The coronavirus threatens the world’s economic life. The most important message that needs to come from heads of state immediately, even before any new law or complete implementation details are provided, is: “Do not lay off your workers or liquidate your business. Government will pay your idle workers and your necessary maintenance costs while you are shutdown. Government money is coming soon.”[1] This is crucial to stanch the flow of mass layoffs and business destruction that is already starting. Why is such a measure necessary, and how to implement it in practice?

Social distancing measures, essential to fight the epidemic, are sharply reducing demand in many sectors such as transportation, restaurants, hotels, and entertainment. This direct output loss is expected to be short, probably a few months. It is possible to roughly estimate this loss by summing up output in sectors that are going to shut down (as of writing, nation-wide lockdowns have already been decided in Italy, Spain, and France, among other countries). In the United States, we estimate that the direct output loss will be around 30%. If this direct loss lasts a quarter, the annual GDP loss will be 7.5%—comparable to a very severe recession.

The government cannot undo this direct output loss, but it can alleviate economic hardship during the epidemic and prevent the direct output loss from causing lasting damage to the economy. In other words, the government can prevent a very sharp but short recession from becoming a long-lasting depression. Absent government actions, the direct output loss will create large losses for businesses and will lead to mass layoffs. Many businesses and workers do not have enough liquidity to weather dramatic shortfalls in demand. The risk is to see many businesses liquidate, severely affecting workers’ families. The death of a business has long-term costs: the links between entrepreneurs, workers, and customers are destroyed and often need to be rebuilt from scratch; laid off workers need to find new jobs.[2] Keeping businesses alive through this crisis and making sure workers continue to receive their paychecks is essential—even for businesses and workers that have to remain idle due to social distancing.[3]

In the context of this pandemic, we need a new form of social insurance, one that directly helps both workers and businesses. The most direct way to provide this insurance is to have the government act as a payer of last resort so that hibernating businesses can keep paying their workers (instead of laying them off) and can keep paying their necessary bills such as rent, utilities, interest, etc. (instead of going bankrupt).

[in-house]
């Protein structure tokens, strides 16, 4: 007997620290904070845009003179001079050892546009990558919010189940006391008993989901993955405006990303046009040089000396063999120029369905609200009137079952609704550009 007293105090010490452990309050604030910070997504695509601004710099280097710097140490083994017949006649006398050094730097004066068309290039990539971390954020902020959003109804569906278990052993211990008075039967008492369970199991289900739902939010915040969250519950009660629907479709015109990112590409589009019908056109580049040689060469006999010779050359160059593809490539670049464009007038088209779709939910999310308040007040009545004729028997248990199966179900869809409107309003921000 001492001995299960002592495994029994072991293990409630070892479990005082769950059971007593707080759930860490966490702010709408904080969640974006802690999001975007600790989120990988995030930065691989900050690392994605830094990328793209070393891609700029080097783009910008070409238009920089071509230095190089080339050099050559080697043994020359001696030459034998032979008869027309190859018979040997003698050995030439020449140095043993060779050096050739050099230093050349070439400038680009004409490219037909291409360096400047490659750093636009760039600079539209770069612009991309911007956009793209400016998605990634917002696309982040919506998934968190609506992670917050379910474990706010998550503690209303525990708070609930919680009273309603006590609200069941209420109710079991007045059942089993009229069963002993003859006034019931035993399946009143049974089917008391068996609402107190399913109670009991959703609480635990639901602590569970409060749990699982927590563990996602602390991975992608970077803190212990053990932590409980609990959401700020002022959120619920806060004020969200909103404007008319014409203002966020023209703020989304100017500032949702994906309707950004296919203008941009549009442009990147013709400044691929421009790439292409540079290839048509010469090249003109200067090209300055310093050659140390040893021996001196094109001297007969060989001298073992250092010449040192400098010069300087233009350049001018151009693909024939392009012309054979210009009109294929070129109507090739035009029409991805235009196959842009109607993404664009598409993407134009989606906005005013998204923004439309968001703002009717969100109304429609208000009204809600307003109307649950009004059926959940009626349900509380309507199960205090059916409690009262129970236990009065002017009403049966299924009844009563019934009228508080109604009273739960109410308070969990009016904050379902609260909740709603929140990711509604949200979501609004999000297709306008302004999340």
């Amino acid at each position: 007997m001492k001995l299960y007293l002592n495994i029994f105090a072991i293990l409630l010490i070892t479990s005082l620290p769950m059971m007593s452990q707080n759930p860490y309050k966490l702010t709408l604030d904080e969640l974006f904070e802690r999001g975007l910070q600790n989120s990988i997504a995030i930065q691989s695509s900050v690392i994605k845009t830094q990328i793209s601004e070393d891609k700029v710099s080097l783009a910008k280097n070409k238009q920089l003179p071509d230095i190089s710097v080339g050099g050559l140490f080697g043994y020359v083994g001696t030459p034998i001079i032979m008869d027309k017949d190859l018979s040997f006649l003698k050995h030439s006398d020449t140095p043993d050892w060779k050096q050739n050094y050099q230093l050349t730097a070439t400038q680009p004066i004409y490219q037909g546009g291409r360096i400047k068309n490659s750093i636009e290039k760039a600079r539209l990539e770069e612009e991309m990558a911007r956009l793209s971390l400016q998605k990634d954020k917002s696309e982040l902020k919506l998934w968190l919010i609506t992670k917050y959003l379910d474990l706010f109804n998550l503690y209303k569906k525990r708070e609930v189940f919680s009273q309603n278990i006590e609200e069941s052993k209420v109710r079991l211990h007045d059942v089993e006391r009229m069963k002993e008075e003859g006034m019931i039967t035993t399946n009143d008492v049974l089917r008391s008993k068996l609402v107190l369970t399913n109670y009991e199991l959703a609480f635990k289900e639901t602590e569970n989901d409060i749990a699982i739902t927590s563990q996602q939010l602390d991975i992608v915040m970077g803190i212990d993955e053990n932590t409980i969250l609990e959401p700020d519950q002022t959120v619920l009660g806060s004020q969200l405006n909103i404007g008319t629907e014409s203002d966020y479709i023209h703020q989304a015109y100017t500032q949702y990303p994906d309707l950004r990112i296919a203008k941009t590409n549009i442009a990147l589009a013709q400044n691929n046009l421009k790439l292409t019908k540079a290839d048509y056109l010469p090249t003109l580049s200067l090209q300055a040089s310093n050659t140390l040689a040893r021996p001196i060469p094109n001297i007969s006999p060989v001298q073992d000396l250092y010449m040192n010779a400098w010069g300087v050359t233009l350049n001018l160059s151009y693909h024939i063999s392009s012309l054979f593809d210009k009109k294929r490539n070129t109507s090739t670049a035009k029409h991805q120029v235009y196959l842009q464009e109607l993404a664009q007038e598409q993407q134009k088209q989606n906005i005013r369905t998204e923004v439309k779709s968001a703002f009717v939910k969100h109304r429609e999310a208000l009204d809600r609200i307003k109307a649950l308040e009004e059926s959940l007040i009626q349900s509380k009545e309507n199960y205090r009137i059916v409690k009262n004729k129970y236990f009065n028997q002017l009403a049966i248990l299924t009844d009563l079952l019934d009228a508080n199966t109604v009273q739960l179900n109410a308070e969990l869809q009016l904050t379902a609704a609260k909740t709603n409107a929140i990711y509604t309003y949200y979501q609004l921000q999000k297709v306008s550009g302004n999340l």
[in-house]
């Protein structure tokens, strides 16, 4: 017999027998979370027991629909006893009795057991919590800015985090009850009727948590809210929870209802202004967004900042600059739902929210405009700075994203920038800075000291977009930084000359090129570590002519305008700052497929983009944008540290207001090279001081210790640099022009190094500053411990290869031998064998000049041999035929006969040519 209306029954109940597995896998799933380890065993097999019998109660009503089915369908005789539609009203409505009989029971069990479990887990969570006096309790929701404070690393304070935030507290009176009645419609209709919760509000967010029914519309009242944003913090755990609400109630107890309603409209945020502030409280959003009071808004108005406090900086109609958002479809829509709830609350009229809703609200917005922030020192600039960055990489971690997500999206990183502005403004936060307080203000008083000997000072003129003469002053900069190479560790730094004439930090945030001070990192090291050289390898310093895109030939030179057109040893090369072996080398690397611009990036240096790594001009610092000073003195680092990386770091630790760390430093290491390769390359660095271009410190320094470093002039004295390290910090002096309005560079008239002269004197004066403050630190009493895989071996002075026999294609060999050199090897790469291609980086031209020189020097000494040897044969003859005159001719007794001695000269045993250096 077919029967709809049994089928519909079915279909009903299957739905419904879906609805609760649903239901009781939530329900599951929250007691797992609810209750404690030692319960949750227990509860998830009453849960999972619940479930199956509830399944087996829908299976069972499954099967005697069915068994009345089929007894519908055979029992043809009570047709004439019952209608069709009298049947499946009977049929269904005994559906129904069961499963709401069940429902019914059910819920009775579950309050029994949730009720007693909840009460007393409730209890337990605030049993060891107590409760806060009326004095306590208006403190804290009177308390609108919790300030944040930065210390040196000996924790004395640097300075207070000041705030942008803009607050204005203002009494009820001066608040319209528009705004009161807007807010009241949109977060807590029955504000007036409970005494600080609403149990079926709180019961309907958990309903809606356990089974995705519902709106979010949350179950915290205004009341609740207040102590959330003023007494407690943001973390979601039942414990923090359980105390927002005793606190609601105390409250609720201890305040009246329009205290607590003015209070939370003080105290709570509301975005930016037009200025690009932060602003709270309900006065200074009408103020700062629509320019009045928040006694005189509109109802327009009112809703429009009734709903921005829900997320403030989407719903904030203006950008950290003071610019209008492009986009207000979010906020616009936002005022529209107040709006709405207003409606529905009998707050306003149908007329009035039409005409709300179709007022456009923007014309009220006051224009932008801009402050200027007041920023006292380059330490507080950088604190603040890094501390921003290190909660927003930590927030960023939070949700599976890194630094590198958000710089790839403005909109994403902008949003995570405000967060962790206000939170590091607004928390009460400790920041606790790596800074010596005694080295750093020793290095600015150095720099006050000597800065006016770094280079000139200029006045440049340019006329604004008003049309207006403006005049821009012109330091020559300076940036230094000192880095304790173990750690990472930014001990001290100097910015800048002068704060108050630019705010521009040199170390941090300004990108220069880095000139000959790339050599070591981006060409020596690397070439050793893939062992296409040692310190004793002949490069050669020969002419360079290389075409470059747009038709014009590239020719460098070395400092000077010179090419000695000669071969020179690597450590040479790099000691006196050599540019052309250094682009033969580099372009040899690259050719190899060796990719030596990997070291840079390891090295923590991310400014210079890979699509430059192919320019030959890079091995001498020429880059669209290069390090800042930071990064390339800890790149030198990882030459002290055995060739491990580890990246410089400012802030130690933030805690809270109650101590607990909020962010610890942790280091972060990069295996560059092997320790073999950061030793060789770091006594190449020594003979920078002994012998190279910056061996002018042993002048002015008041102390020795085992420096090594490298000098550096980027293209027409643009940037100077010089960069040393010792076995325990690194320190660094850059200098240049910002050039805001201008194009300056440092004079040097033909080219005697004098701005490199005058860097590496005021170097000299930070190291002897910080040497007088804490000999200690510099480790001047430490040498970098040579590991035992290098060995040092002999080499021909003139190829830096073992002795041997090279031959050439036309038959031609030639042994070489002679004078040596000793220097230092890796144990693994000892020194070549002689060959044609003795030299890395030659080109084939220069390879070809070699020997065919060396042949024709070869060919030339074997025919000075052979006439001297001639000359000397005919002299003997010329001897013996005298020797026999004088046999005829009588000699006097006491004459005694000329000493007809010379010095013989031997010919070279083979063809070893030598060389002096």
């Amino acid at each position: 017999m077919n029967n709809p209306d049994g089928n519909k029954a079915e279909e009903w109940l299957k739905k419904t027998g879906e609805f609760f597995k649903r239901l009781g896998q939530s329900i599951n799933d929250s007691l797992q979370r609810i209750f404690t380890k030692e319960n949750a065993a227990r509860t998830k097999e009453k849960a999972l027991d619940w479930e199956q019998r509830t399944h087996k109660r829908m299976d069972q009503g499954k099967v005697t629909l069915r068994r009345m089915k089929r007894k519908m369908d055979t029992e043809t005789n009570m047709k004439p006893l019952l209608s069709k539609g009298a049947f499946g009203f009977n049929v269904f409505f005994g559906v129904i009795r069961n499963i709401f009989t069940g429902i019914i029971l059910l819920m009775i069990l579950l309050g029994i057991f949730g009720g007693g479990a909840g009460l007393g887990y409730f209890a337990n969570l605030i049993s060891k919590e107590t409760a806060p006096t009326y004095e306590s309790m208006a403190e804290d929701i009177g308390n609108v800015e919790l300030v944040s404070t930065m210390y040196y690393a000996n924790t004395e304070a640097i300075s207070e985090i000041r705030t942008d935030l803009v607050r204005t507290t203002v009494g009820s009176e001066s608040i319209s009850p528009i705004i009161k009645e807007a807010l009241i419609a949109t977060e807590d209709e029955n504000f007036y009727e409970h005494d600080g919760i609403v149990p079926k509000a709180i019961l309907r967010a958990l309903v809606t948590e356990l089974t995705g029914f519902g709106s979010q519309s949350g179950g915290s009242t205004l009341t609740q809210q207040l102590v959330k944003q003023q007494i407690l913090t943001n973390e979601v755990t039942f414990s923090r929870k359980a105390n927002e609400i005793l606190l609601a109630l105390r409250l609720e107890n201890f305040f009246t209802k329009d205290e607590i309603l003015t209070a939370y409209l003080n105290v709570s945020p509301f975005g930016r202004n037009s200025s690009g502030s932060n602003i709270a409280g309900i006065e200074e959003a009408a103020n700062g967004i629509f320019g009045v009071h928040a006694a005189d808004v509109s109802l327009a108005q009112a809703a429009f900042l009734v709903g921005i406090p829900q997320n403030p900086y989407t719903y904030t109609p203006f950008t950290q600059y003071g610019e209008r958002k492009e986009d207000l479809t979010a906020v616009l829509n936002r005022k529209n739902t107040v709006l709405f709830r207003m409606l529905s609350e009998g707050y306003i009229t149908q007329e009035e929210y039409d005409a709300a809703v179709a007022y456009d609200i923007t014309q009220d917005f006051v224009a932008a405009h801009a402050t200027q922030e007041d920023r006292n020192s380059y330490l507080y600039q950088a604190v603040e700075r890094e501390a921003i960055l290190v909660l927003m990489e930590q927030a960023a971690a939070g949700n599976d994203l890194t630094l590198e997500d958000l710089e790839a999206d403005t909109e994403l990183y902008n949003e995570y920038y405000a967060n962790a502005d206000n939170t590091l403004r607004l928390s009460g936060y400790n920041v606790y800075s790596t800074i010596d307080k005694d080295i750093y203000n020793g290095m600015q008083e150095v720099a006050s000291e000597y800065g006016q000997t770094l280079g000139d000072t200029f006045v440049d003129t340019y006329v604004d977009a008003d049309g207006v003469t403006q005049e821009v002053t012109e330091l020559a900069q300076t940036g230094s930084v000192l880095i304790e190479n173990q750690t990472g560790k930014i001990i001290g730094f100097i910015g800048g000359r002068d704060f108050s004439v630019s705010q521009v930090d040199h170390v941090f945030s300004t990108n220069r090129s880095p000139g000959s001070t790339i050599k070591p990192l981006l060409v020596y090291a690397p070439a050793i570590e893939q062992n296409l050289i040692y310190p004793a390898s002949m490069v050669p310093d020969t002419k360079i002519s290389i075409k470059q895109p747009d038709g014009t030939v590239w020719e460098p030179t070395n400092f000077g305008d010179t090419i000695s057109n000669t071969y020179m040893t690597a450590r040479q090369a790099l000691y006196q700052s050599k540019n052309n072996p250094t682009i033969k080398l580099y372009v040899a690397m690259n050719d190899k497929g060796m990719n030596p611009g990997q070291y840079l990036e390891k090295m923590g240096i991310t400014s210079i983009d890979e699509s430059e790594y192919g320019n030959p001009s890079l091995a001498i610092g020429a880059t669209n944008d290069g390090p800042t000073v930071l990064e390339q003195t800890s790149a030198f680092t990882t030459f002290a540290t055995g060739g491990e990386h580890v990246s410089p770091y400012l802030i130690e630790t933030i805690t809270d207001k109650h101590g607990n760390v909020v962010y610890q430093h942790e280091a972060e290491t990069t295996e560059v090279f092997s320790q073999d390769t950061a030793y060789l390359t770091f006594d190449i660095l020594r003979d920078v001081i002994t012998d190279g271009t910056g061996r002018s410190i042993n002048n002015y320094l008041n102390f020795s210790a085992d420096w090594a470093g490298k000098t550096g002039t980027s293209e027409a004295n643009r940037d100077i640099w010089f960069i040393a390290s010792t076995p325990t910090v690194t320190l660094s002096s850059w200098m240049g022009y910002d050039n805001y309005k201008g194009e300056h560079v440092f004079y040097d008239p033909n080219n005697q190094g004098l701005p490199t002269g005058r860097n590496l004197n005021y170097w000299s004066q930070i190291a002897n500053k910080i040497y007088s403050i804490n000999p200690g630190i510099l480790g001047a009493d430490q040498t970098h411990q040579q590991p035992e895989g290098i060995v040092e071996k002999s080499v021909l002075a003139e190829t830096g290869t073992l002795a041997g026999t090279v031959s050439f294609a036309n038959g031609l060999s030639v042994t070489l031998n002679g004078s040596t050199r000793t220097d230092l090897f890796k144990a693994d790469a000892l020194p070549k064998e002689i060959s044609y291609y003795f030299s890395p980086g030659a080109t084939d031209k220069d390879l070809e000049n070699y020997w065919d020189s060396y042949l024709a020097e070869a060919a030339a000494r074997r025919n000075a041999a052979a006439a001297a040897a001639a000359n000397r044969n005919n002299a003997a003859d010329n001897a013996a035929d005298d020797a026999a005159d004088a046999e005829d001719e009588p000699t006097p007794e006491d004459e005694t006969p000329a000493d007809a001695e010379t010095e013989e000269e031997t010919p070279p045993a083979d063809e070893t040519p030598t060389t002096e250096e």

In practice, the key step is to make sure that cash flows to idle workers and businesses immediately. Payments should be set in the simplest form. Idle workers should immediately start receiving special unemployment insurance benefits so that they are no longer a cost to their employers—even though they stay formally employed—and no re-hiring process is needed once they can come back to work. The unemployment insurance system is already up and running. This makes it possible to compute and deliver compensation to idle workers. Self-employed individuals (such as gig workers) could report themselves as idle and be eligible for this special unemployment insurance. In case of partial idling, unemployment insurance benefits would be prorated. Unemployment insurance benefits are progressive, since they replace a higher fraction of earnings for low-paid workers. This is a desirable feature, as low-paid workers are more likely to be affected by the lockdown (i.e., less likely to be able to work from home) and less likely to have savings to replace a temporary loss in earnings.

In the payer-of-last-resort program we envision, businesses on lockdown would report their monthly necessary costs of maintenance and receive payment from the government. Necessary costs are rent, utility payments, interest on debt, health insurance of idle workers, and other costs that are vital for the maintenance of the business even if the business is no longer operating. For partially shutdown sectors, the government would pay a fraction of the maintenance costs. The amounts don’t need to be exact; verification and correction can take place once the lockdown is over. Any excess government payment could be transformed into an interest-free interest loan that the government could recoup over several years.